NHS placemen face axe under Smith

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The Independent Online
Labour's health spokesman, Chris Smith, hinted strongly yesterday that he would end the practice of political appointments to NHS trust boards by advertising for candidates.

The Secretary of State for Health currently decides who chairs such quangos. But Mr Smith said he was "looking seriously" at such posts being advertised.

Labour has tried to ease fears that it would sweep away some Tory sympathisers on trust boards and replace them with its own placemen.

Yesterday, speaking on LWT's Jonathan Dimbleby programme, Mr Smith said: "We do need seriously to look at the appointments to the boards of these trusts because at the moment they are not particularly representative of the communities that they serve.

"Many of the early appointments particularly that were made to the trust boards were made on partisan grounds by Conservative ministers."

Mr Smith also reaffirmed his plans to oblige GPs to join together in "locality groups", which would jointly commission services and run their budgets collectively.

The scheme would be up and running within three years of Labour taking power and is aimed at ending what Labour sees as a two-tier service, with GP fundholders' patients enjoying some advantages over non-fundholding GPs' patients.

"What's happened at the moment, with some GPs becoming fundholders and other GPs not becoming fundholders, is that we have the same patients with the same conditions, living in the same area, being treated in different ways. There is a two-tier health service being created by this," he said.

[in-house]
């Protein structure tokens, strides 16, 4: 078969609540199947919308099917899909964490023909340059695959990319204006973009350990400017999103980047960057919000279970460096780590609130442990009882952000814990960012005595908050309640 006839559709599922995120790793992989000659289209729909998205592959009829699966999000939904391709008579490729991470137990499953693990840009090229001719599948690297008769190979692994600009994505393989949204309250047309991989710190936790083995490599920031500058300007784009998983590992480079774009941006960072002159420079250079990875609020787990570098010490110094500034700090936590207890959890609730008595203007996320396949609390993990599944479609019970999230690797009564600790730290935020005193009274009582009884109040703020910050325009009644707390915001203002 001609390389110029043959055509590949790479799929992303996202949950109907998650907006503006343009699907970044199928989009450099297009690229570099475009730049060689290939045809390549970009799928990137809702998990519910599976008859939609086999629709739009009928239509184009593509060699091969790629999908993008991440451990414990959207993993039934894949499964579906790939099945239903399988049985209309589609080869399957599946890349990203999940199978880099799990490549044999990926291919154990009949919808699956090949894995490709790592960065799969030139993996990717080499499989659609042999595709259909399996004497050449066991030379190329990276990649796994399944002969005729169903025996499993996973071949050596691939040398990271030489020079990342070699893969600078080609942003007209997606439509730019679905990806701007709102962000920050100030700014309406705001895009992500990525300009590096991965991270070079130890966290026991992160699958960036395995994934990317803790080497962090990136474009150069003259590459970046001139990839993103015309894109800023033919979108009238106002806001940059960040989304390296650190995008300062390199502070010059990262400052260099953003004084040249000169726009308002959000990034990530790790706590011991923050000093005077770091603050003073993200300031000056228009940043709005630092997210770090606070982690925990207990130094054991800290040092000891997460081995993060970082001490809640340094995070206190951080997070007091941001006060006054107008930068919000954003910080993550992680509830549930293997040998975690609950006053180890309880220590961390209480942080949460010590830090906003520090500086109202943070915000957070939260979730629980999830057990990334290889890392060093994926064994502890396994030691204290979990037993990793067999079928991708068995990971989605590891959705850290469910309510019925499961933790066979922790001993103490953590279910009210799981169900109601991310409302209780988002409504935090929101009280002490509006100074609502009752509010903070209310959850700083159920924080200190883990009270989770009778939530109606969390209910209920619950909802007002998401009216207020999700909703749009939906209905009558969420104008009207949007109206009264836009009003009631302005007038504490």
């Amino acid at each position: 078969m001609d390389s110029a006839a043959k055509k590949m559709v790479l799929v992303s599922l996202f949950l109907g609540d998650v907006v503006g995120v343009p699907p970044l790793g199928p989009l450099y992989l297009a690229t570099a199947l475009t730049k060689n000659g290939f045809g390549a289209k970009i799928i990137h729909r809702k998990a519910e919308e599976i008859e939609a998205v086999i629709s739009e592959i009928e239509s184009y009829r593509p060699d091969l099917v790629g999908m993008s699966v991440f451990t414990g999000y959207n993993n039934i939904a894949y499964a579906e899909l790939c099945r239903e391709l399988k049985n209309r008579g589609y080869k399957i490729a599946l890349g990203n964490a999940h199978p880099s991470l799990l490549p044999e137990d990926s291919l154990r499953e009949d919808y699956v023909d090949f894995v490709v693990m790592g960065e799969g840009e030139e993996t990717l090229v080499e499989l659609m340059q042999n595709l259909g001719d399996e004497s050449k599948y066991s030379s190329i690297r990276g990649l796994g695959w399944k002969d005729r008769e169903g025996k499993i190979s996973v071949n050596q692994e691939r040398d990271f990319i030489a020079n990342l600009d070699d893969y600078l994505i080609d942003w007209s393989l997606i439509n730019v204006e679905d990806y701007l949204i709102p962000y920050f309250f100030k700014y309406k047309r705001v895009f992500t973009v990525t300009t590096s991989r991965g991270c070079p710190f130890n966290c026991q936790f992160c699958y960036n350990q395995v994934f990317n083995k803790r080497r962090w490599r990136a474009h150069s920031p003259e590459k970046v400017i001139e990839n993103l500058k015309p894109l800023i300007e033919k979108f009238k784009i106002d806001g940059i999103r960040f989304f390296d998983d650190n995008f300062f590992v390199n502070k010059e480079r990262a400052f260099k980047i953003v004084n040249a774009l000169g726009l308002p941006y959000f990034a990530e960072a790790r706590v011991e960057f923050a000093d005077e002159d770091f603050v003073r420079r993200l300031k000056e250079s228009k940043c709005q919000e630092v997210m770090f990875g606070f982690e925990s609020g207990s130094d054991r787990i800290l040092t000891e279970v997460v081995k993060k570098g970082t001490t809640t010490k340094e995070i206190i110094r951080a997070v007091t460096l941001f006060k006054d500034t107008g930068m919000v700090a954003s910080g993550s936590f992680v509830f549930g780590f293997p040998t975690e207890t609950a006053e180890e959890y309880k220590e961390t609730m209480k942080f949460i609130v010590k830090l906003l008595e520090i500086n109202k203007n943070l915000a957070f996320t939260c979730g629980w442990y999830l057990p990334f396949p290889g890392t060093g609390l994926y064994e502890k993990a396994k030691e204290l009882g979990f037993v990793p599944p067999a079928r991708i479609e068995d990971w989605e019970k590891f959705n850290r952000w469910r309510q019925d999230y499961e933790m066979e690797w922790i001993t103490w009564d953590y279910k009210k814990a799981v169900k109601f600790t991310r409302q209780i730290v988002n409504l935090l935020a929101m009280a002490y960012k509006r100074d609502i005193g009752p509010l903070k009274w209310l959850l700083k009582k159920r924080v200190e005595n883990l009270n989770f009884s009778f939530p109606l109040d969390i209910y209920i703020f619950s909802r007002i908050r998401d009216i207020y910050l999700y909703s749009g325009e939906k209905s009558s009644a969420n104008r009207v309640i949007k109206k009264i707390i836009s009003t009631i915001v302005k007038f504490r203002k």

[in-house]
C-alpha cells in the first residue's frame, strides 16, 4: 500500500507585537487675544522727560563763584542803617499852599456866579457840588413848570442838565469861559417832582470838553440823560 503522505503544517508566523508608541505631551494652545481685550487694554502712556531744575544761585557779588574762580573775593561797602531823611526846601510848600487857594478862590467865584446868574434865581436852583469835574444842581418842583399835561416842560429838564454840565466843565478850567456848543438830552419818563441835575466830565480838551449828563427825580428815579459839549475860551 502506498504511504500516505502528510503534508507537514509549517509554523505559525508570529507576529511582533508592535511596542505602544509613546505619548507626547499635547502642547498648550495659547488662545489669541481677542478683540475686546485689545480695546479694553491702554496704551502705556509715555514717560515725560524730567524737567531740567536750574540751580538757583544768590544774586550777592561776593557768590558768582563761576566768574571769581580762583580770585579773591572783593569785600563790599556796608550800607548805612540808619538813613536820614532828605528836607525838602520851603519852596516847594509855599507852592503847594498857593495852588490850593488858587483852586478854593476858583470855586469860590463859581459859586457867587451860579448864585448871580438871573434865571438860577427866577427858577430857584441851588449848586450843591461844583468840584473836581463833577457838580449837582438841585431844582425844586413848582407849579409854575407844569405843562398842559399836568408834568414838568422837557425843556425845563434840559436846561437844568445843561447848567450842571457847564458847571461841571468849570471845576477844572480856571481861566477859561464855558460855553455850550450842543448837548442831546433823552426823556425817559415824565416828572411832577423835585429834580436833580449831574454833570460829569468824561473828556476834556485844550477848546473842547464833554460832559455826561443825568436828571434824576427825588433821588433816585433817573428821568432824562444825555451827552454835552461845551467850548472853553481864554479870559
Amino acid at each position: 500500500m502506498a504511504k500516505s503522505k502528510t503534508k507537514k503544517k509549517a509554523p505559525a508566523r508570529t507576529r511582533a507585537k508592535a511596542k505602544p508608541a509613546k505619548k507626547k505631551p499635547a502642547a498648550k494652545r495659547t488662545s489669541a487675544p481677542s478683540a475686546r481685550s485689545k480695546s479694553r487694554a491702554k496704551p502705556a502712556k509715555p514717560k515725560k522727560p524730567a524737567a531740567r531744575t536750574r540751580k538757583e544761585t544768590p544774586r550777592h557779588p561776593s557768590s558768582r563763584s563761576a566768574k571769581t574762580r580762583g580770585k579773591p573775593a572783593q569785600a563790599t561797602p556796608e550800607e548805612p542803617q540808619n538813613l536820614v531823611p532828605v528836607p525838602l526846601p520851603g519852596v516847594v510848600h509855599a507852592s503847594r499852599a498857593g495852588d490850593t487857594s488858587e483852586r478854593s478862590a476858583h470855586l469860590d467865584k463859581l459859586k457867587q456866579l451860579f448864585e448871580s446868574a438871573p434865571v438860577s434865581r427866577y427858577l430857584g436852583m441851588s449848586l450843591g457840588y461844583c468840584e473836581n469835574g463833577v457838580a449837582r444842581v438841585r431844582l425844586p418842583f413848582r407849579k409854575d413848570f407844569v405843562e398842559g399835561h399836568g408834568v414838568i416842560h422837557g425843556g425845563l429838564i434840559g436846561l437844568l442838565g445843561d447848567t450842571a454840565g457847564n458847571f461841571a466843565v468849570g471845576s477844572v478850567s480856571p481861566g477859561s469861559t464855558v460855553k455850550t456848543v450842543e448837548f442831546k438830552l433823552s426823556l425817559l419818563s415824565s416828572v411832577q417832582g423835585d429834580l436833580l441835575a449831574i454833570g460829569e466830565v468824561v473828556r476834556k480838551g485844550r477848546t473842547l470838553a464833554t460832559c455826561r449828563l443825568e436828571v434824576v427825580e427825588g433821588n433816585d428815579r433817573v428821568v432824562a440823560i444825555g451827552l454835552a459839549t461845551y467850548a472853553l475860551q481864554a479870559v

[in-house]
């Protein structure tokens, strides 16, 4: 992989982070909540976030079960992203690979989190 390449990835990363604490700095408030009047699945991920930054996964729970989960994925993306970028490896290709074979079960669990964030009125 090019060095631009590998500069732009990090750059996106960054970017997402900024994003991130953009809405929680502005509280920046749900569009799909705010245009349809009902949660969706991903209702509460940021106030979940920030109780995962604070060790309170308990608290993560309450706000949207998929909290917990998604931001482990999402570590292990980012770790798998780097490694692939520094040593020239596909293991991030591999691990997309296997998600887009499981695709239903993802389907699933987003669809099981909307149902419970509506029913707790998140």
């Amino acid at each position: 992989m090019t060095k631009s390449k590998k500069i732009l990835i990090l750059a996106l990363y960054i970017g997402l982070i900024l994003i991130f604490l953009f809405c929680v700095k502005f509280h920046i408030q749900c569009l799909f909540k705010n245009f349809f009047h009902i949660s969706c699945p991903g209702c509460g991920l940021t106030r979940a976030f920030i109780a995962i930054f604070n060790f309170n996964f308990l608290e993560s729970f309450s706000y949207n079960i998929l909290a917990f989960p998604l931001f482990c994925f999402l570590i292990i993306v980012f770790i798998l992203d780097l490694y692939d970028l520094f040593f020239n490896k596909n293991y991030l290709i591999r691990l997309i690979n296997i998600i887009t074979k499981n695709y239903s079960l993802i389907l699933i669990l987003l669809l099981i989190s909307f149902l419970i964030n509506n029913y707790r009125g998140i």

However, Mr Smith insisted that if GP fundholders in the group wanted to remain running their own budgets, they could do so, but only if a majority of the other practices in the local area agreed.

Mr Smith said that although some of his proposals would not require changes in the law, he hoped those that did could be legislated for in Mr Blair's first Queen's Speech.

The shadow Health secretary was sanguine about the fact that in the first year of a Labour government he would not get more money for health spending than the figure which has already been spelled out by the Conservative Chancellor Kenneth Clarke for 1997-98.

He said: "I have to operate within the departmental budget for the whole of the first year and I have to be able to demonstrate that what we're doing is spending that money well and wisely and cutting down on waste - only then could I even dream of going to Cabinet and arguing for more resources."

However, Mr Smith predicted that by tackling unemployment, funds could be freed up for spending in areas such as health in a Labour government's second year.

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